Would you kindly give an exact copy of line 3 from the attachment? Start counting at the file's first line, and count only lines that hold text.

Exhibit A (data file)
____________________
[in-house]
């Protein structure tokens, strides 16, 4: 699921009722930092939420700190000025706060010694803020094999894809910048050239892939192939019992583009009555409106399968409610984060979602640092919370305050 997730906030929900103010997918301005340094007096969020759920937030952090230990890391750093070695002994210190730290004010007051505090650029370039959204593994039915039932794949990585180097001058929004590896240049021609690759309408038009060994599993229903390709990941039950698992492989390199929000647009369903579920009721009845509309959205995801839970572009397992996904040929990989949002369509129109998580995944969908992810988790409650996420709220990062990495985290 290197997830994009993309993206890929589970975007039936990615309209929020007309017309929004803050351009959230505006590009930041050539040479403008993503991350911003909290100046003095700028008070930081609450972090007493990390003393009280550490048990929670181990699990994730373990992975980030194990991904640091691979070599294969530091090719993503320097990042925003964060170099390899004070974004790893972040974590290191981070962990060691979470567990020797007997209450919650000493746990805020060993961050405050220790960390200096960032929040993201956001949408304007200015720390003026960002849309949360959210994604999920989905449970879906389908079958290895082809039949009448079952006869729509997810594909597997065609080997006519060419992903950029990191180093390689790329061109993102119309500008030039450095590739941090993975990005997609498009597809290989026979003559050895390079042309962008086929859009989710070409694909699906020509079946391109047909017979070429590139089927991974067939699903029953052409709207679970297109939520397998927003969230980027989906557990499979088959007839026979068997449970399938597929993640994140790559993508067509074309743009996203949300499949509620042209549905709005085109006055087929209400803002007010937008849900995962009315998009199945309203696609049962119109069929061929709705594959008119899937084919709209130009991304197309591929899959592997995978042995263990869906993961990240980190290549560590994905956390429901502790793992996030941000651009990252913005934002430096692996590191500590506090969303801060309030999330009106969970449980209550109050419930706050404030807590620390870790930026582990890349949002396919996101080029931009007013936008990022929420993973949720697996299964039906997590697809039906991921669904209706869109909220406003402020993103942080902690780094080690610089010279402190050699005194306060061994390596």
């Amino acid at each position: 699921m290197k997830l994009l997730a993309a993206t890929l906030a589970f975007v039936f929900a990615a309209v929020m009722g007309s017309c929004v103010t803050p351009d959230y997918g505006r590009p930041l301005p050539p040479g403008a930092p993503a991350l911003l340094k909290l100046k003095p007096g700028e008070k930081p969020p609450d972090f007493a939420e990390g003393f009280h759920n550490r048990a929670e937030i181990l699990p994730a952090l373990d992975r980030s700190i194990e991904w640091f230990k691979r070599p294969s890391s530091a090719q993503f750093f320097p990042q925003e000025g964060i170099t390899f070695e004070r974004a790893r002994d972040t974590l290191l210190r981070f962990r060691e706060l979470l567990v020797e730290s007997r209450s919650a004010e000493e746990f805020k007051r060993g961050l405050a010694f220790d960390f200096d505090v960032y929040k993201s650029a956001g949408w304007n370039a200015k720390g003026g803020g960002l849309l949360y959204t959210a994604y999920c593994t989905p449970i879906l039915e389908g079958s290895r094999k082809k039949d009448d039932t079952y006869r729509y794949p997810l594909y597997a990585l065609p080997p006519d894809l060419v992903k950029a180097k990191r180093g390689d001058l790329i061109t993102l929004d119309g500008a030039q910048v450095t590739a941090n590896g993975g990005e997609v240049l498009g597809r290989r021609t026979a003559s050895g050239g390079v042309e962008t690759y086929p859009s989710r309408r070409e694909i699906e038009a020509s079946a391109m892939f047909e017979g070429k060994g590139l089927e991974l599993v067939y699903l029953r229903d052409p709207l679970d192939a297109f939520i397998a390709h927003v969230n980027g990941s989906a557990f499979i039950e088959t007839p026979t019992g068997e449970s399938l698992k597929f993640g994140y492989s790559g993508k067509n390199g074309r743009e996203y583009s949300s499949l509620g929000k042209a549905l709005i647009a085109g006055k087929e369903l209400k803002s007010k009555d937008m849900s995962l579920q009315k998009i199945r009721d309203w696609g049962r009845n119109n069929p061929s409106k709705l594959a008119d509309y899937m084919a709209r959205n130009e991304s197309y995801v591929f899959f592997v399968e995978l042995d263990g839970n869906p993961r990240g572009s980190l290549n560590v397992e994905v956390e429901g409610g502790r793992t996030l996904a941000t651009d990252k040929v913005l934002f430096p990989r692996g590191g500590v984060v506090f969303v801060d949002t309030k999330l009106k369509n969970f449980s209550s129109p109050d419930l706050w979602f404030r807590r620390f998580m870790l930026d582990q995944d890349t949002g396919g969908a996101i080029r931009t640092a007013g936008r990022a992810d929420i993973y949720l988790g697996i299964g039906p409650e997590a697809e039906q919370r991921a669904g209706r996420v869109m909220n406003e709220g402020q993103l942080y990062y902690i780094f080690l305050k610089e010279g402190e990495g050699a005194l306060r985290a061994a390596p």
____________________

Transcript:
């Amino acid at each position: 699921m290197k997830l994009l997730a993309a993206t890929l906030a589970f975007v039936f929900a990615a309209v929020m009722g007309s017309c929004v103010t803050p351009d959230y997918g505006r590009p930041l301005p050539p040479g403008a930092p993503a991350l911003l340094k909290l100046k003095p007096g700028e008070k930081p969020p609450d972090f007493a939420e990390g003393f009280h759920n550490r048990a929670e937030i181990l699990p994730a952090l373990d992975r980030s700190i194990e991904w640091f230990k691979r070599p294969s890391s530091a090719q993503f750093f320097p990042q925003e000025g964060i170099t390899f070695e004070r974004a790893r002994d972040t974590l290191l210190r981070f962990r060691e706060l979470l567990v020797e730290s007997r209450s919650a004010e000493e746990f805020k007051r060993g961050l405050a010694f220790d960390f200096d505090v960032y929040k993201s650029a956001g949408w304007n370039a200015k720390g003026g803020g960002l849309l949360y959204t959210a994604y999920c593994t989905p449970i879906l039915e389908g079958s290895r094999k082809k039949d009448d039932t079952y006869r729509y794949p997810l594909y597997a990585l065609p080997p006519d894809l060419v992903k950029a180097k990191r180093g390689d001058l790329i061109t993102l929004d119309g500008a030039q910048v450095t590739a941090n590896g993975g990005e997609v240049l498009g597809r290989r021609t026979a003559s050895g050239g390079v042309e962008t690759y086929p859009s989710r309408r070409e694909i699906e038009a020509s079946a391109m892939f047909e017979g070429k060994g590139l089927e991974l599993v067939y699903l029953r229903d052409p709207l679970d192939a297109f939520i397998a390709h927003v969230n980027g990941s989906a557990f499979i039950e088959t007839p026979t019992g068997e449970s399938l698992k597929f993640g994140y492989s790559g993508k067509n390199g074309r743009e996203y583009s949300s499949l509620g929000k042209a549905l709005i647009a085109g006055k087929e369903l209400k803002s007010k009555d937008m849900s995962l579920q009315k998009i199945r009721d309203w696609g049962r009845n119109n069929p061929s409106k709705l594959a008119d509309y899937m084919a709209r959205n130009e991304s197309y995801v591929f899959f592997v399968e995978l042995d263990g839970n869906p993961r990240g572009s980190l290549n560590v397992e994905v956390e429901g409610g502790r793992t996030l996904a941000t651009d990252k040929v913005l934002f430096p990989r692996g590191g500590v984060v506090f969303v801060d949002t309030k999330l009106k369509n969970f449980s209550s129109p109050d419930l706050w979602f404030r807590r620390f998580m870790l930026d582990q995944d890349t949002g396919g969908a996101i080029r931009t640092a007013g936008r990022a992810d929420i993973y949720l988790g697996i299964g039906p409650e997590a697809e039906q919370r991921a669904g209706r996420v869109m909220n406003e709220g402020q993103l942080y990062y902690i780094f080690l305050k610089e010279g402190e990495g050699a005194l306060r985290a061994a390596p």